By Kelly Dearmore
By Jim Schutze
By Rachel Watts
By Lauren Drewes Daniels
By Anna Merlan
By Lee Escobedo
By Alice Laussade
Majestic Theatre: A restored theater dating back to the '20s, the Majestic offers everything from fringe theater to mainstream touring acts, from spoken word and comedy to rock bands. 1925 Elm St, 214-880-0137.
The Meridian Room: This Expo Park staple has the look of an old speakeasy with lots of polished wood, low lighting, a long mirror-backed bar and a row of booths against the exposed brick. Despite the laid-back attitude, the service is fast and accurate. Oh, and the mood music is good, too. 3611 Parry Ave, 214-826-8383.
Mick's Bar: This shotgun bar has a stylish midcentury look, a DJ on the wheels nightly (if you feel like dancing) and a swinging bar area (if you don't). Rule of thumb: Come early to grab one of the booths. 2827 Greenville Ave, 214-827-0039.
Moose and Vinny's: If you remember the scene in Ghost World where Steve Buscemi's blues fetishist endures an aural assault from Blues Hammer in a strip-mall club, you kind of already know what it's like to walk into this sports-bar chain that attempts to draw in local blues purists. Karaoke, too, so that's a plus. 9220 Skillman St #115, 214-342-BEER.
Muddy Waters: Dallas music up-close and personal, Muddy Waters is home to many a blues act (hence the name), such as Homer Henderson's One Man Band, but don't let that deter you if blues ain't your bag. The bar also hosts some of Dallas' best pop, rock and acoustic acts. 1518 Greenville Ave, 214-823-1518.
New Amsterdam Coffeehaus: This comfy coffeehouse/bar is the perfect stop after a leisurely stroll through Fair Park. A great beer selection and jovial bartenders make for a nice neighborhood pub, conducive to intimate conversation and smooth jazz. 831 Exposition, 214-824-5301.
Nokia Live: We don't mean to play favorites, but this is probably the best place in the D-FW extended family to see a big-name touring act. Everything is top-freaking-notch; parking is a snap, the seats are perfectly positioned and comfortable as a recliner, and the staff is nicer than most grandparents. The concessions are reasonable, too. And, oh yeah, the lineup of bands is good and only getting better. More, please. 1001 NextStage Drive, Grand Prairie, 214-373-8000.
Old Crow: The last time we were here, our obnoxious, very drunk friend almost got thrown through a plate-glass window. It's one of the many reasons we love this spare, simple Lower Greenville bar. And the hotties. Plenty of hotties. 1911 Greenville Ave, 214-828-2769.
Ozona Grill & Bar: Lunchtime destination, college hangout, whatever. Ozona is a comfortable, laid-back joint that offers everything from weekend brunch to comedy troupe performances. 4615 Greenville Ave, 214-265-9105.
Palm Beach Club: Beats, rhymes and life rule at what's becoming a Deep Ellum institution; you won't find a busier club on the weekends, with more people waiting to get in than some places get all week--and it's been that way for a while now. If you want hip-hop and reggae--and you do, even if you don't think so--look no further. 2816 Main St, 214-742-IRIE.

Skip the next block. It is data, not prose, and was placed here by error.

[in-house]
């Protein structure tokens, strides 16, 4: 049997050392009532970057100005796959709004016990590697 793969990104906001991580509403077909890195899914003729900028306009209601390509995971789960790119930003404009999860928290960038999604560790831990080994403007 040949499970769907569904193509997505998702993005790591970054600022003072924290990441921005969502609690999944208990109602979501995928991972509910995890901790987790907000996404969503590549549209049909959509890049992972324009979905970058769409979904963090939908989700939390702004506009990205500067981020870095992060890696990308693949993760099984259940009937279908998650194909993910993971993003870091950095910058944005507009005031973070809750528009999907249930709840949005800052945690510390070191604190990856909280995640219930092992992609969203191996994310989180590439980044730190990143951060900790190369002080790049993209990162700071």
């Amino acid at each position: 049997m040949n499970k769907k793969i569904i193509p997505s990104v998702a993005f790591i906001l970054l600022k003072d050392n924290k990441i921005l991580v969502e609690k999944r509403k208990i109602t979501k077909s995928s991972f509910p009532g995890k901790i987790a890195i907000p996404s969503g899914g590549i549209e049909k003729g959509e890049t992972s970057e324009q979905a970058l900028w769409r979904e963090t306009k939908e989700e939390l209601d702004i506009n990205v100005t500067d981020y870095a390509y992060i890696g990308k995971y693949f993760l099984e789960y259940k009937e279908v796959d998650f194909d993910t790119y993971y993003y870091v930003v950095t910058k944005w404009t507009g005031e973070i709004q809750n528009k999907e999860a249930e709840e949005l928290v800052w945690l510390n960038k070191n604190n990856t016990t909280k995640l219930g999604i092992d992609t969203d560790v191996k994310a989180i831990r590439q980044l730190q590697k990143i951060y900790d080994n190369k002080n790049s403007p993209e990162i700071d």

Pete's Dueling Piano Bar: The name pretty much says it all. If you're looking for a good-time, sing-along crowd, Pete's is the place. Especially if bawdy, off-color humor is your thing. And it should be. 4980 Belt Line Road, Suite 200, 972-726-PETE.
Poor David's Pub: Born March 15, 1977, and still going strong, Poor David's is a Texas legend. Texas musicians such as Jerry Jeff Walker and the original Dixie Chicks have made this Lower Greenville spot a favorite. 1924 Greenville Ave, 214-821-9891.
Popolo's: Trivia: This Italian restaurant is where piano princess Norah Jones got her start. Soak in the atmosphere so you can lie and say you saw her there. 707 Preston Royal Shopping Center, 214-692-5497.
Pour House: A solid neighborhood bar, with a side patio for those nights the room gets too crowded. Problem is, if you're outside, you can't drop coin in its stellar jukebox, play Golden Tee or watch Mavs games on the big screen. 1919 Skillman St, 214-824-1170.
Red Blood Club: Tucked into a blink-and-miss location on Commerce Street, this small-fry spot is home to the creative musicians in the, um, Dallas Creative Music Alliance, as well as a long list of DJs and a 64-count Crayola box of local acts, from punk to country to metal and all the spaces in between. Sorta hard to find, but worth the effort. 2617 Commerce St, 214-653-1641.
Reign Entertainment Complex: Playing to the frat boys and sorority gals surrounding Denton's University of North Texas campus, the REC tries to be all things to all people, with live acts on Fridays and DJs on Thursdays and Saturdays. With its ample dance floor, the latter works better than the former. Of course, the well-stocked bar evens the playing field considerably. Still kind of feels like a sports bar, though. 1131 Fort Worth Drive, Denton, 940-858-0050.
Reunion Arena: What AAC-lovers call "small," we call "intimate"; what they call "antiquated," we call "venerable." In other words, still the best arena in town when you want to see-them-feel-them-touch-them, not just hear them, whether it's Bob Dylan or U2 or...Barney. Also: the new home to the Arena Football League, which indicates the venue's new status as white-trash hang. 777 Sports St, 214-800-3000.